African Sun DesignIt is bad enough that the Navaho Power Plant was given the name of Navaho against the wishes of the Tribe. Then it was allowed to be filthy because it is out in the desert and “nobody lives there”—except saguaro cactus, which it is killing, and other desert creatures that King Coal never heard of, and, of course, Indians. For its entire existence the plant has been destroying one of the greatest sources of earth’s history, the Grand Canyon. What are we thinking to allow oligarchs to destroy our heritage and the earth this way?




Recently I traveled from New York to Chicago in a train that arrived five hours late. Another person who came from the West Coast said that his train was nine hours late. Why? The truth, the train crew said, is that our trains had to stop to let freight trains go by. In the federal rail system, freight traffic, that is commodities, has a priority over human traffic, that is people.

This reminds me of what Marx wrote in Capital: dead capital (things or commodities) always has a superior position in the capitalist mode of production over living capital (people).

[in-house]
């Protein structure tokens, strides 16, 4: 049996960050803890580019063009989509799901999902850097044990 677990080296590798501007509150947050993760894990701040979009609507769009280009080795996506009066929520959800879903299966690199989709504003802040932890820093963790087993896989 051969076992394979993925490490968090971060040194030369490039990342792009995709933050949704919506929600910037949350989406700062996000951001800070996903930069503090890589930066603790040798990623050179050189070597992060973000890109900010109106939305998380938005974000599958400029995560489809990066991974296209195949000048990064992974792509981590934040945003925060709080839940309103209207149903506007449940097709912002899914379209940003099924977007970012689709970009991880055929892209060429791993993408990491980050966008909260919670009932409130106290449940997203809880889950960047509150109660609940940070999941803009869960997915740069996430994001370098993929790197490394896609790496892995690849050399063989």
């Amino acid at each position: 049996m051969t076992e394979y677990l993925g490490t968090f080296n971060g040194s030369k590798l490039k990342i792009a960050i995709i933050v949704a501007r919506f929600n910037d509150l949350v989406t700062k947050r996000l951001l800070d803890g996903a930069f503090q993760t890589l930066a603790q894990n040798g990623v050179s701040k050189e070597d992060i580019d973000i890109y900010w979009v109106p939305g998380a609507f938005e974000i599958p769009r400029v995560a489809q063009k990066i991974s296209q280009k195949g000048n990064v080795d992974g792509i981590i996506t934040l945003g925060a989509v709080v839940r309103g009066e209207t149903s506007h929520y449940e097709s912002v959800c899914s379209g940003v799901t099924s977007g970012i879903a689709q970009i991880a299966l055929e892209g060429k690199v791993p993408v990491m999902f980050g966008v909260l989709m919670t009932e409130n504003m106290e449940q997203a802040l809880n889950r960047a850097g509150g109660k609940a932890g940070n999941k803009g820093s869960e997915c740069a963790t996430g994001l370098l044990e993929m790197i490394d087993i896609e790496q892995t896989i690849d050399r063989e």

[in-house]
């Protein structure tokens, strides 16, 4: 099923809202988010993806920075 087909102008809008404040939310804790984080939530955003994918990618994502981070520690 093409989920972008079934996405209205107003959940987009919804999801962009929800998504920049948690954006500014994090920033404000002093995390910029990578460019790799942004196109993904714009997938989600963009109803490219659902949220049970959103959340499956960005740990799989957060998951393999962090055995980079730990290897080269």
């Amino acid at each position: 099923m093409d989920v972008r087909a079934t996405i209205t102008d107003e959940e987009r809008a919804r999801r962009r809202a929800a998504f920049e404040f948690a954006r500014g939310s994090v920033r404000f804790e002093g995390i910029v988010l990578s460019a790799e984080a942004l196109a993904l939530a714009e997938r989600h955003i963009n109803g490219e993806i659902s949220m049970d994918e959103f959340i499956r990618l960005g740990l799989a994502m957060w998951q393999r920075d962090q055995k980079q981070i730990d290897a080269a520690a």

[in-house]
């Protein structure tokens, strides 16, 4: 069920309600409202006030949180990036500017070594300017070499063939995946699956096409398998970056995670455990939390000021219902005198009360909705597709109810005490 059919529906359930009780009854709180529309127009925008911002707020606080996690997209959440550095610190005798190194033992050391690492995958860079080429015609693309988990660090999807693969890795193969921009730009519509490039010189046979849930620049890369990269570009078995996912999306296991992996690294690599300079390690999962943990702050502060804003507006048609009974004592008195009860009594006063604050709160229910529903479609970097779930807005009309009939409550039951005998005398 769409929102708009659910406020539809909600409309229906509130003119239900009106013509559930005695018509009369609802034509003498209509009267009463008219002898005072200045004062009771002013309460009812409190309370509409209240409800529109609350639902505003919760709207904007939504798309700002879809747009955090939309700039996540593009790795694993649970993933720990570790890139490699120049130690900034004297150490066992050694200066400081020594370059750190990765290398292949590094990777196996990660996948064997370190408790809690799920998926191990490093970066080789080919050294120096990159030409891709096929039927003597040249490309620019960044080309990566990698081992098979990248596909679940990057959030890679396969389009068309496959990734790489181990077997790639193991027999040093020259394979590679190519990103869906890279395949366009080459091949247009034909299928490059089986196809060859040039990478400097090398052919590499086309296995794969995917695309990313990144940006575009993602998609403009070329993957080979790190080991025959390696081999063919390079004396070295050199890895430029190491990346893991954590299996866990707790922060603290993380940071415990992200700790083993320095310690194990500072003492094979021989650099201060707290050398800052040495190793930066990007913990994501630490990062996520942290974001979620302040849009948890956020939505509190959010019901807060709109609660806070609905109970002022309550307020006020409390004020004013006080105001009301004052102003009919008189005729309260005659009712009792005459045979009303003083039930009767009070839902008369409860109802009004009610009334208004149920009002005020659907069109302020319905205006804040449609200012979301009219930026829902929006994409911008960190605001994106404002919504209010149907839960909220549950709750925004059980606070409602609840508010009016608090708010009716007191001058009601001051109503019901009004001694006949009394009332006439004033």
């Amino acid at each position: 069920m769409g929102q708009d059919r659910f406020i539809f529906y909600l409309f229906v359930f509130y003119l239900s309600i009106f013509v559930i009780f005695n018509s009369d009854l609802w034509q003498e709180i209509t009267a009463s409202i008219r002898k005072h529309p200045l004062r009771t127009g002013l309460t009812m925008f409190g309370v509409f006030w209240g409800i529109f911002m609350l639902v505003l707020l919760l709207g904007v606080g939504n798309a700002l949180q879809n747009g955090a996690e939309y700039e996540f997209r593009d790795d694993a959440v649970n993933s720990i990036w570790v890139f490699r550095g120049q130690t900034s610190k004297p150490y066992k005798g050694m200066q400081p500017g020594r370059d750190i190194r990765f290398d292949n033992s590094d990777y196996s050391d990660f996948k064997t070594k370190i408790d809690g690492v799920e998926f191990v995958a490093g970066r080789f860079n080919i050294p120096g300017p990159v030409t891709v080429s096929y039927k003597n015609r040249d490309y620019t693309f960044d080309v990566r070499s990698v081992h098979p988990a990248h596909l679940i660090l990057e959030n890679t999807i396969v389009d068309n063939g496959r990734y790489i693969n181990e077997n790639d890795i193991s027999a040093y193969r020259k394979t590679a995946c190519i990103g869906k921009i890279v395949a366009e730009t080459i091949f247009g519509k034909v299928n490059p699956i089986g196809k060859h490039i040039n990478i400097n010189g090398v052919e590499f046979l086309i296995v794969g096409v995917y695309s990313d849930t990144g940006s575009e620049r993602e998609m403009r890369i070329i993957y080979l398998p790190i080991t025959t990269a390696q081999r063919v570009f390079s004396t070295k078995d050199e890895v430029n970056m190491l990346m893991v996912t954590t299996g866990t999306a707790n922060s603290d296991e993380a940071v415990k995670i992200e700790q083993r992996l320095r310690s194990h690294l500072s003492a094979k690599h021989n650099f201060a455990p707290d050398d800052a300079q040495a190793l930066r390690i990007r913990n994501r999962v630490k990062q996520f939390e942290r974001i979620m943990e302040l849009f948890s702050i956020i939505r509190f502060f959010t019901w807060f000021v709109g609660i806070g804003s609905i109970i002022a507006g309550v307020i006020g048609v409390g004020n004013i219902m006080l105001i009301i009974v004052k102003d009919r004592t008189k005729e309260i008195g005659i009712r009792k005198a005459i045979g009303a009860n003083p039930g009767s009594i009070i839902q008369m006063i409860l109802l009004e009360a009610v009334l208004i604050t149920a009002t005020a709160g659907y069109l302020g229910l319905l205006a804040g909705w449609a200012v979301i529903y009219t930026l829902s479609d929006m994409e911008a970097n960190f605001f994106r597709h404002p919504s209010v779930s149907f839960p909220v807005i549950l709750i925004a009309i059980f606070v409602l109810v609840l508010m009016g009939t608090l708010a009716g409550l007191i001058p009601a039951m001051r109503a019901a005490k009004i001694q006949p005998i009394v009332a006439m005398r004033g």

Former train rider

New York


Tokyo Electric Power Company asked to keep dumping radioactive water into the ocean from the meltdown of the Fukushima reactor. This is three years after the meltdown! And they don’t want to stop nuclear reactor production. It’s madness!


Los Angeles


If there are families and children who lack food, it is an inhuman society and justifies social struggles for human freedom and revolution on the part of the poor and oppressed to put an end to this capitalist greed and madness and chart their own destinies for a more humane society. This is the state of the Philippine economy in the midst of globalization. Foreign and local big capitalist corporations maintain cheap-labor policies resulting in barely minimum wages—stripped of job security and benefits—job contractualization, underemployment and unemployment.

 Karlo Francisco

The Philippines


I think this “Grand Bargain” that the Detroit Emergency Manager cooked up is some kind of setup. If you read the section on the Detroit Institute of Arts, it seems that if anyone doesn’t do what is planned, the deal is off.

The group that checks it is all the same people, so they have set it up to fail and not pay. Like if the city with “Mayor” Duggan doesn’t do what it’s supposed to, then the funding parties—people like Dan Gilbert’s minions at the Community Foundation—can decide not to pay.

If you fill in the parties in the plan with the actual people, they are all on the same side. It is a little beyond my financial level to really see through it clearly, I just know it’s like a house of cards set up to raid your fund.